Katie Raeburn is Co-Founder and Head of Digital & E-commerce of BIOMILK Skincare, a 100% clean microbiome skincare company selling D2C and in traditional brick & mortar retail (Whole Foods, Plum Market). She has extensive experience in Digital Marketing & E-Commerce, Marketing Analytics, Brand Management and New Product Development. She has an MBA from Columbia Business School and a BA from Bennington College.
What does “entrepreneurship” mean to you?
Katie Raeburn: For me, “entrepreneurship” means making your own way – however you define that. It’s certainly possible to be entrepreneurial within a big company. For me personally, it was the transition I made from a big company to working for my first startup, becoming an independent marketing consultant, and ultimately co-founding my company, BIOMILK.
Tell us about your first experience with entrepreneurship.
KR: Seven years ago I left my brand management job at a big company job to lead marketing at a NYC-based tech startup. It was a platform designed to connect new parents with functional experts across a variety of different verticals, allowing them to book services with a curated group of professionals (think lactation consultants, educational experts, family law experts). What strikes me in retrospect was that I learned a ton about projects only tangentially related to marketing; web platform UX / UI design, business development, all kinds of things. That’s also what entrepreneurship is to me; making space for new challenges and skills all the time, according to the current and future needs of the business.
What is your company’s origin story? What is the biggest reason you started your business? What did those early days look like and teach you?
KR: Our company, BIOMILK Microbime Skincare, is truly my business partner, Valerie’s, brain child. She had many years experience in beauty and personal care on big brands (e.g. Aveeno, Neutrogena), and she identified the huge potential for a probiotics / microbiome care solution in beauty, and the fact that this set of ingredients (our proprietary probiotic complex) could deliver on a key consumer beauty need (visibly healthy skin) in a clean, healthy, cost-effective way. Valerie and I have known each other for 10 years at this point and I trust her 110%. When she came to me with this idea and a beta product essentially ready to launch, I thought, she’s the right person and this is the right brand, so let’s go!
What do you wish you knew when you started? Is there anything you would do differently?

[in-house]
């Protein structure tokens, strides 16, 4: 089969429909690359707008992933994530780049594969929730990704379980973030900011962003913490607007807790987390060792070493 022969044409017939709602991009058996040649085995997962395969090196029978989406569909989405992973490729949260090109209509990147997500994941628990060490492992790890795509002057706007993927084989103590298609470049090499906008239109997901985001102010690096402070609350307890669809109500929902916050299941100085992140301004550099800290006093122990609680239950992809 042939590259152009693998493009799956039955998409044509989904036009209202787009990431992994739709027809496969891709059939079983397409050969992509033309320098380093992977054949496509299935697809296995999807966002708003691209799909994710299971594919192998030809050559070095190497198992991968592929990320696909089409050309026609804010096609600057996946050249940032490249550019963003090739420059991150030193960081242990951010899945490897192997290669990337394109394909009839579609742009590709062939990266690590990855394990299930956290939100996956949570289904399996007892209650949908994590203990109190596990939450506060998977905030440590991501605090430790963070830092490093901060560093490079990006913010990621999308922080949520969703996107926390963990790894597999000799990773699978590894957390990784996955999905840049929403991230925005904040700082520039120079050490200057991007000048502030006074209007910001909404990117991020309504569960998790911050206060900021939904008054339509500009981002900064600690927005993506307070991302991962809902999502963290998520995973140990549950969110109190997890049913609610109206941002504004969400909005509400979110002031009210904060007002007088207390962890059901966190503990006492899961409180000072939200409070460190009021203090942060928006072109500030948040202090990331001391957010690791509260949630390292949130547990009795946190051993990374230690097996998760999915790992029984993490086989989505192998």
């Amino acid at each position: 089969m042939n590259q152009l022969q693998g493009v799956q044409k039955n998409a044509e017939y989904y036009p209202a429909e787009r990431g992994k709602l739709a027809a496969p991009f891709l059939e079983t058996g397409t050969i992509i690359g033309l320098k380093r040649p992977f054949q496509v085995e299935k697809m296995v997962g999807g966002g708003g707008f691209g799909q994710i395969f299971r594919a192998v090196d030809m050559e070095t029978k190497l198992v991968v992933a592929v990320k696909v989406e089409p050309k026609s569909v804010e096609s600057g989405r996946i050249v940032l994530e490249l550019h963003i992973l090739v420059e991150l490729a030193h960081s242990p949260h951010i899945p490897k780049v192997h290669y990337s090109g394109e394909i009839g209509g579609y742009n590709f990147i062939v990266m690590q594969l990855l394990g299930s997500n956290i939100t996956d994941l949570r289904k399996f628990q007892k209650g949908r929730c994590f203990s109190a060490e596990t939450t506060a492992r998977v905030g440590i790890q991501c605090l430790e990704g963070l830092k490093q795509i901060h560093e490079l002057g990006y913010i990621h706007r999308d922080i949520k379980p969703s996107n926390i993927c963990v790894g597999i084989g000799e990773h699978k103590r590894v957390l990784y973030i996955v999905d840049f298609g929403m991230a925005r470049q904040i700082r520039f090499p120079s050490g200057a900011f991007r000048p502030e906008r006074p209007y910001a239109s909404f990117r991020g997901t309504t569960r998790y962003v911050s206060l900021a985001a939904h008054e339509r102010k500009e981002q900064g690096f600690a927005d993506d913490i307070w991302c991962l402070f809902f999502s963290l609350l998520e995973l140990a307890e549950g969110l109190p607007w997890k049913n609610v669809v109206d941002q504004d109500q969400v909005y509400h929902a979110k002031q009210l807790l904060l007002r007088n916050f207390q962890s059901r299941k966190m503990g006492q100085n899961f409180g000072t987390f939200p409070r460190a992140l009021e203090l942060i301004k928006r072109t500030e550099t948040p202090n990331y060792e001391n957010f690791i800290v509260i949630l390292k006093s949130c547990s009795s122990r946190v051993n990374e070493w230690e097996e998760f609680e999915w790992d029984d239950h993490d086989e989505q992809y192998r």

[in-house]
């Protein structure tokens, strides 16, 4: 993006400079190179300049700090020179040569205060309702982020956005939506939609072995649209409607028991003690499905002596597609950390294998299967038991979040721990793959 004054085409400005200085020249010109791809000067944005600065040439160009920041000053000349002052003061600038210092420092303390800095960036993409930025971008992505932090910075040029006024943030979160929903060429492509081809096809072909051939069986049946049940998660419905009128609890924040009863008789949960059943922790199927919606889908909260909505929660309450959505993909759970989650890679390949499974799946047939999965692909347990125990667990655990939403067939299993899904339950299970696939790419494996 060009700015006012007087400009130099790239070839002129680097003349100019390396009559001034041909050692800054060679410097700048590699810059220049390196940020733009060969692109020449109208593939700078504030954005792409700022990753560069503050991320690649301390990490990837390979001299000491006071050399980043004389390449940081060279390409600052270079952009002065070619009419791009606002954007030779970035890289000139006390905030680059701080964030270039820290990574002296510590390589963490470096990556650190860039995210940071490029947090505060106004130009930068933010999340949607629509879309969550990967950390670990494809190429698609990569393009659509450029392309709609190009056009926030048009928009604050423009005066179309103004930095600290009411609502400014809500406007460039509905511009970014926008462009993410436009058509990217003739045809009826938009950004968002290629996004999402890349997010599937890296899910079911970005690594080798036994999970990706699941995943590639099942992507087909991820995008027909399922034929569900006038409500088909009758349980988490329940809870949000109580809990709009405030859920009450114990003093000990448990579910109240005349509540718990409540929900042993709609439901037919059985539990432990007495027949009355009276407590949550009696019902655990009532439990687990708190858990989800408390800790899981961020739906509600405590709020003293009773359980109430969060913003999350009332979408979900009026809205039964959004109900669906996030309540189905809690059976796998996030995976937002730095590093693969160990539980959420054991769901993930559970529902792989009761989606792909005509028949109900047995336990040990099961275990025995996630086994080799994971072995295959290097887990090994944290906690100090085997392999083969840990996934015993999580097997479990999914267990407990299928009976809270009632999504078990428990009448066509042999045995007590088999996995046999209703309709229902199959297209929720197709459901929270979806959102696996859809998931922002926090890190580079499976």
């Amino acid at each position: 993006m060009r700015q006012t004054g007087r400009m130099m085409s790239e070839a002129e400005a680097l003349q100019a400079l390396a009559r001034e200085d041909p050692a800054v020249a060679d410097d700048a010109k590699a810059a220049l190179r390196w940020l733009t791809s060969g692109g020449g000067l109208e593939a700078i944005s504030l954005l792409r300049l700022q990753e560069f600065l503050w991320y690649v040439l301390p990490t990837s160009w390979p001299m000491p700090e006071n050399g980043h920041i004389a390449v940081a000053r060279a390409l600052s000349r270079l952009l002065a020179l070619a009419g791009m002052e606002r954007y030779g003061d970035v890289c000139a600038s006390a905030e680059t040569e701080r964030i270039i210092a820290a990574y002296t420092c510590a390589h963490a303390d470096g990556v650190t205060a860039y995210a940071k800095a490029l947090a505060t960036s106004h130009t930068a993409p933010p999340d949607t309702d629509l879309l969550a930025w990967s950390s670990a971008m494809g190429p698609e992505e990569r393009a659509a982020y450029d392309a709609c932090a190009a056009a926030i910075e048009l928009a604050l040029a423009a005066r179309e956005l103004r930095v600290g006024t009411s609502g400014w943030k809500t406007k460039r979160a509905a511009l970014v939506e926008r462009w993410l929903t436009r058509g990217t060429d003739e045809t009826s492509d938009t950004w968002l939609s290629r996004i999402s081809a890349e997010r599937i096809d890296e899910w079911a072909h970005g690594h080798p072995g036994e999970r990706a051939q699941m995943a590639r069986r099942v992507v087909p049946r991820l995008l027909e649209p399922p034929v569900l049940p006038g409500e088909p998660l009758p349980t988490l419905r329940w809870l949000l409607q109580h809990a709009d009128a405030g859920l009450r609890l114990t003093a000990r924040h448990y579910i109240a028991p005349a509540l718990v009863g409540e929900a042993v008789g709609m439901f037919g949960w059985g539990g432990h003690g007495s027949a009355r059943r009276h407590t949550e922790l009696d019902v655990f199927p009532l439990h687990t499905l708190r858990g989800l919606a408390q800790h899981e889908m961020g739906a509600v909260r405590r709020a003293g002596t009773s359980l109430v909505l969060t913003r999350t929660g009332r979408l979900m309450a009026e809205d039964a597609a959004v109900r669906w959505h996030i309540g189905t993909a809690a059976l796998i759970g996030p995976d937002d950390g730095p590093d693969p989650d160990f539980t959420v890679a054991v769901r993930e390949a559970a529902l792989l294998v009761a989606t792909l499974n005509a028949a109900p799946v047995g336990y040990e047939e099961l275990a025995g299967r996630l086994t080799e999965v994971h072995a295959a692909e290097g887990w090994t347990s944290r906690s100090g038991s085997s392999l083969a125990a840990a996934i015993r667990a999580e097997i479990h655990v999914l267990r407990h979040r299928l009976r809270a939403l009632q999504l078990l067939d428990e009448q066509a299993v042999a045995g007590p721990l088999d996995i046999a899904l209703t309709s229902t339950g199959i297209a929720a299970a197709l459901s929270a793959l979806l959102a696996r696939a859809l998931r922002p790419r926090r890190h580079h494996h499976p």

KR: I’m not very past-focused, but I do wish I had realized earlier how beneficial it is to find community with other like-minded entrepreneurs. Could be in the same sector or different. I love to work alone most of the time, but especially during the pandemic it became way too much alone time and ultimately it was too lonely being an entrepreneur. When I found community amongst my accelerator cohort with the StartOut organization (supporting LGBTQ+ entrepreneurs), a lot of things started to fall into place with me. I found a lot of renewed energy thanks to this community, at a time I really needed It.
What does “success” look like for you? We’d love to hear your biggest, boldest dream? What do you think will help you achieve it?
KR: For me, success is totally linked to happiness. Am I more happy than not with what I’m doing professionally? Is there a lot of variety to keep me engaged and not bored? Am I also, critically, able to make ends meet? Because lack of means is a source of stress and ultimately a drag on happiness. It is a very simple dream, but I would say just continuing to be happy and challenged by what I do and ultimately being able to make ends meet, plus generate a positive return on my investment in BIOMILK.
What is your superpower as an entrepreneur? What is your proudest and darkest moment so far? Share a key high and a key low from your journey if you can.
KR: My entrepreneurial superpower is that I truly love being by myself much of the time, so despite what I mentioned above (getting a little too cloistered during the pandemic), I don’t get too discouraged by the isolation factor of working mostly solo. It is a balance, but on the whole, work is “me time” for me, which is a source of strength.
My proudest moment so far is when our brand finally launched into our dream retailer, Whole Foods Market, in March 2022. It was the culmination of so much anticipation and heavy lifting to meet all their requirements as a small, independent, women-owned brand. Seeing our products in stores is exciting for me literally every time (which is almost daily sometimes, as I do a lot of store visits).
The darkest moments I’ve experienced are each time we’ve experienced cash flow shortages. We are a bootstrapped start-up – years into our journey. It can be immensely stressful, for example, to figure out how our next production round is going to be funded, but so far we have always worked together and found solutions.
What are your personal driving principals, your top values?
KR: I am pretty obsessed with doing what I say I will do, when I say I will do it (follow-through). Of course I’m not totally rigid and sometimes priorities have to shift, but I really hate to overpromise / under deliver. It’s correspondingly something that really doesn’t agree with me when others over-promise me and don’t deliver. I also value authentic people and stories and clear, direct communication.